It is common to see a parent or teacher tell a younger child to apologize after a transgression. The thought process being that it is important to teach children to apologize. Some people will even go so far as to force the other child to accept the apology.
At MLSS we do not believe it is our place to force a child to say things they may not necessarily mean. It can cause children to think that running through the ritual of apology is more important than sincerely expressing sorrow or regret and be a negative experience for both the child forced to apologize and the one forced to accept.
In a traditional school environment education happens in straight lines. What you learn in the third grade builds on the second grade, which in turn, used the first grade as its scaffolding. You go from beginner to advanced.
In a Sudbury school students do not always learn in straight lines. A student might very well start learning a subject, stop and start a different subject, and then turn back to the first. In an example such as language, this could be beneficial. For instance, if a student starts learning Spanish, stops to learn some Italian, and goes back to Spanish, their knowledge of Italian could help them with their Spanish. A student could also start learning a subject which is viewed as more advanced than a subject they do not yet know. There is no particular reason a student shouldn’t start learning calculus before learning about U.S. history.
What is success? In a traditional school success is simple - good grades are success, better grades are more success. The ultimate success is getting into a good college, which leads to a good job, which leads to a good career, which is part of a good life.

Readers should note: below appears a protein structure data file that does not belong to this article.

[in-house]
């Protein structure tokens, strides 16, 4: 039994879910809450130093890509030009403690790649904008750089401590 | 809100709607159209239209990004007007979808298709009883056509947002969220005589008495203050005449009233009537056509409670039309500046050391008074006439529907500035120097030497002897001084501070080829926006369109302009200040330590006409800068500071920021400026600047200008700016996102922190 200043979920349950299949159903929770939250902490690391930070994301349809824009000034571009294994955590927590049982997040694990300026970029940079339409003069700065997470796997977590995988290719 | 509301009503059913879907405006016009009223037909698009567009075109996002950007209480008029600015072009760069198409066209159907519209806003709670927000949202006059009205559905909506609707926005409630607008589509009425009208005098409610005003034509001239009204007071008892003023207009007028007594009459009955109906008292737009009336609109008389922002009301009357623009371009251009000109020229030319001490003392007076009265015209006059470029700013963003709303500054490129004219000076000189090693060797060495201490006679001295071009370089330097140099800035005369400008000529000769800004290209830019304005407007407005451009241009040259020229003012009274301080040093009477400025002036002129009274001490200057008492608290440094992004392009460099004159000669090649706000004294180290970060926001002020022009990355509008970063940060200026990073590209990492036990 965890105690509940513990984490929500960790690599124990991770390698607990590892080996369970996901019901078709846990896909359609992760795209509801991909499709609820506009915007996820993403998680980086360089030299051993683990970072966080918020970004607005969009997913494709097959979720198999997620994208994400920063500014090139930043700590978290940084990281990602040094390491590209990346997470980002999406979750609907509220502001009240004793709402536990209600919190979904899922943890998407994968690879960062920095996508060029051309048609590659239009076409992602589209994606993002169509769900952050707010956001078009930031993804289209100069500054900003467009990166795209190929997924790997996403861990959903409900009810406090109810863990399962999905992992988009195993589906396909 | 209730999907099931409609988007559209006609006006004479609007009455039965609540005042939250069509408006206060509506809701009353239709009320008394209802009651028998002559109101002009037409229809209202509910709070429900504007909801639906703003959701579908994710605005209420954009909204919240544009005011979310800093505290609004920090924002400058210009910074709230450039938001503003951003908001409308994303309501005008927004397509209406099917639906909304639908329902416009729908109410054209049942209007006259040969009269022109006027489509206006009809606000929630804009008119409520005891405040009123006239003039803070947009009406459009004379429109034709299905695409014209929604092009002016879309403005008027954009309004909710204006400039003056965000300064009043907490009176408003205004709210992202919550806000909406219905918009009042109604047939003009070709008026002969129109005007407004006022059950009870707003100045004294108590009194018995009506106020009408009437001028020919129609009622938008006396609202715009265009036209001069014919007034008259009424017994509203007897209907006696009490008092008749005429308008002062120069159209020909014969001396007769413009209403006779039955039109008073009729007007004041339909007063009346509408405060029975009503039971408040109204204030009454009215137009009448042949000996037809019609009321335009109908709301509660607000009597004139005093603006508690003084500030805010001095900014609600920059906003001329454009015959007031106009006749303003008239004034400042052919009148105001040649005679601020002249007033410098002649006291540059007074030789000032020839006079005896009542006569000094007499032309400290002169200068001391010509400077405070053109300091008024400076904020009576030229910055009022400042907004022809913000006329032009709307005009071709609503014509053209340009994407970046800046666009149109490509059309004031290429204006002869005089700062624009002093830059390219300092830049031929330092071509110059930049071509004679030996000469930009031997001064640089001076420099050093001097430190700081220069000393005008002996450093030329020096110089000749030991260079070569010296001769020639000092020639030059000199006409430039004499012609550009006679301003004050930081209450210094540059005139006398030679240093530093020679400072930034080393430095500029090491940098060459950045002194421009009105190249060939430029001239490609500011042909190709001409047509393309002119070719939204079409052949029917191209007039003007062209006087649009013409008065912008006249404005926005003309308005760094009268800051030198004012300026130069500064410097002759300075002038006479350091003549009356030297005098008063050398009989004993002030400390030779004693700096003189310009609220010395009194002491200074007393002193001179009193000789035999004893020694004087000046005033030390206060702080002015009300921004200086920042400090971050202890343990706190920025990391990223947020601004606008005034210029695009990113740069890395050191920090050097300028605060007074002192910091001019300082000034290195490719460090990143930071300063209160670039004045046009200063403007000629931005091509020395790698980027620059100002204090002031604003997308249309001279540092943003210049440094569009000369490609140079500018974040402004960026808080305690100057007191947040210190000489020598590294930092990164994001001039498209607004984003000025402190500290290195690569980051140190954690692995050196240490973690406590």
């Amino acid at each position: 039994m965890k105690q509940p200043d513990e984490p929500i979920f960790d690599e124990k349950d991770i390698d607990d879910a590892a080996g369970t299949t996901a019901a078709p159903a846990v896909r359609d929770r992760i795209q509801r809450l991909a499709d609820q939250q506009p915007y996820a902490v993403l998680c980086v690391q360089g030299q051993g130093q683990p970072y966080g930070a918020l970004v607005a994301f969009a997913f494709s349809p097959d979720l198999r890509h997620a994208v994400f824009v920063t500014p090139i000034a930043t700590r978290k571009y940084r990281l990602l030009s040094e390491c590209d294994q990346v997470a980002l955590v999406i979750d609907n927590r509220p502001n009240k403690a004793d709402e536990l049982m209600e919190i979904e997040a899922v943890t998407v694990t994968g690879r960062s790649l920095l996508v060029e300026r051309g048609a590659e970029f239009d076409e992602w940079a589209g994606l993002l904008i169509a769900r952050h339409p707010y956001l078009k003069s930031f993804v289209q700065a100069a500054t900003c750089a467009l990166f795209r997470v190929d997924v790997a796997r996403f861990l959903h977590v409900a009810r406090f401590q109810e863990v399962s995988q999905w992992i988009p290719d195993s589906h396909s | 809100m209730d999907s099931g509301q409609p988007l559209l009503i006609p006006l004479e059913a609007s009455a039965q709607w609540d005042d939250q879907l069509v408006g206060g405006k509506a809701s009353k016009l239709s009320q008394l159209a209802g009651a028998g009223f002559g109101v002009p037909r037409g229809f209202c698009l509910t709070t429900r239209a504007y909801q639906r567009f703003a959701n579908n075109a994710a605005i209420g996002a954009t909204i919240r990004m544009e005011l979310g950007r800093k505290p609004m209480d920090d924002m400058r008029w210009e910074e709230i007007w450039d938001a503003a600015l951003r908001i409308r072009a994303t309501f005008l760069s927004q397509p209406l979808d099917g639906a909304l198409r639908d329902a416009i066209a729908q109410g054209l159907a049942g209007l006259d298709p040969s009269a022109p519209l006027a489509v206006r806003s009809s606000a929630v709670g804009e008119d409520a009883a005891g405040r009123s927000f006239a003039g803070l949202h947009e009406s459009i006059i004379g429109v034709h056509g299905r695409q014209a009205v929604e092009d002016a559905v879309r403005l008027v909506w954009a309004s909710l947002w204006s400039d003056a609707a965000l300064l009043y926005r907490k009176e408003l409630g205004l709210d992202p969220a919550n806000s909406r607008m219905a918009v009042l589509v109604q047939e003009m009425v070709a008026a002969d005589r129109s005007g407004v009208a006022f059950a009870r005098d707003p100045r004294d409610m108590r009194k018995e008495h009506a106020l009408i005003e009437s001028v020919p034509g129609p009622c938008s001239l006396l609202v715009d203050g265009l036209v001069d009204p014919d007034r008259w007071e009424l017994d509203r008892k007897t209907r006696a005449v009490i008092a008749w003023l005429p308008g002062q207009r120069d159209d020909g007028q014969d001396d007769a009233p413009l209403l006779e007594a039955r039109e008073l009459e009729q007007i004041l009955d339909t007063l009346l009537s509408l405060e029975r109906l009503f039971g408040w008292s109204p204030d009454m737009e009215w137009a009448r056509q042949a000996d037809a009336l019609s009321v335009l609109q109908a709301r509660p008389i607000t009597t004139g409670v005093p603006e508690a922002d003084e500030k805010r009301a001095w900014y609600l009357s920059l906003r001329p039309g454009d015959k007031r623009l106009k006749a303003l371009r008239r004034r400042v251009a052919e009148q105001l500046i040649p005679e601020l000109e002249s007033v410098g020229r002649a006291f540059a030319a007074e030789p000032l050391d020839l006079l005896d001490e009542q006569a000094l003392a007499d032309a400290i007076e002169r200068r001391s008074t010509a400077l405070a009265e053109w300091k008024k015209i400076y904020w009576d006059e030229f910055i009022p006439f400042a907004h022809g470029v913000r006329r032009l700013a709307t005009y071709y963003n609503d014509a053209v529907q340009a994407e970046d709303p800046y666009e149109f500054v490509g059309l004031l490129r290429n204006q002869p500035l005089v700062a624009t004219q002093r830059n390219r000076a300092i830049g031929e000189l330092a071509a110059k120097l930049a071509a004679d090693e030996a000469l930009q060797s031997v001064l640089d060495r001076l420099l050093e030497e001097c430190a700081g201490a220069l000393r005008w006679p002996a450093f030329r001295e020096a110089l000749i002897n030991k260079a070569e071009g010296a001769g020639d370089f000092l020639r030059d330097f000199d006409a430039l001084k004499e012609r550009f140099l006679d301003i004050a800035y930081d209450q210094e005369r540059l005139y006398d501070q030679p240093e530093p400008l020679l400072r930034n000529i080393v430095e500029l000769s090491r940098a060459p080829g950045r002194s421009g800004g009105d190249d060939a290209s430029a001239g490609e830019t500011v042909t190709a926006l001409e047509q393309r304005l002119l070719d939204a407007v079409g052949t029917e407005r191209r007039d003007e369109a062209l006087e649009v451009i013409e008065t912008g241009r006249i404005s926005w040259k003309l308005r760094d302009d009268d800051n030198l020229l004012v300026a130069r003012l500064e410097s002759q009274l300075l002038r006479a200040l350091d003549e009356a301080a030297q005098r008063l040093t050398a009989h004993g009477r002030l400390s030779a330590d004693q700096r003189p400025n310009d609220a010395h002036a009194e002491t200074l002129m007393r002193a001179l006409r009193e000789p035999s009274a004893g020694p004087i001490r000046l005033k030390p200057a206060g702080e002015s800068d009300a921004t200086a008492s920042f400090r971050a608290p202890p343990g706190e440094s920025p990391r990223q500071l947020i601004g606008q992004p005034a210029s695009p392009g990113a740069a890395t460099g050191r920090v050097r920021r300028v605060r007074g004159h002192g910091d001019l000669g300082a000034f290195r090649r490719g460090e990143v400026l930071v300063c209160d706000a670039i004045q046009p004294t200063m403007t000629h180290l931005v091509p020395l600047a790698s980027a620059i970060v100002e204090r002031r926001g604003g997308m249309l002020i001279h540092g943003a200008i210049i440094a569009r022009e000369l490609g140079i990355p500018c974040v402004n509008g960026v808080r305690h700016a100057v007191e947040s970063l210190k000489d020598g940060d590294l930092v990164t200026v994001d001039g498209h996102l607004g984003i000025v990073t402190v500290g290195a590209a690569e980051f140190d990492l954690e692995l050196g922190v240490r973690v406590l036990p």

I could write a paragraph here about what success is in a Sudbury school, but I’m not. I don’t know what college is good, if any, for you. I do not know what your ideal career is. I cannot say if any of those things make you successful. I cannot define success within a Sudbury school, because I cannot define success for another person.
Once, when I was at soccer practice, a few of my teammates, who all went to traditional school, asked me if there were any teachers at my school. I asked them what they meant and:I said that a teacher is anyone who teaches. One of them asked me if there were any people who are just supposed to teach. I responded by asking if our coach was a teacher given that he taught us how to play soccer better. One of them said no, because a teacher teaches in a classroom.
In a traditional school there are people whose job it is to impart knowledge to their students. Whereas, in a Sudbury School anyone who knows something you do not can teach you. In the ideal traditional school students seek knowledge and truth from their teachers, in a Sudbury School students seek knowledge and truth from everyone.
Liam Marshall-Butler is currently a student at MLSS.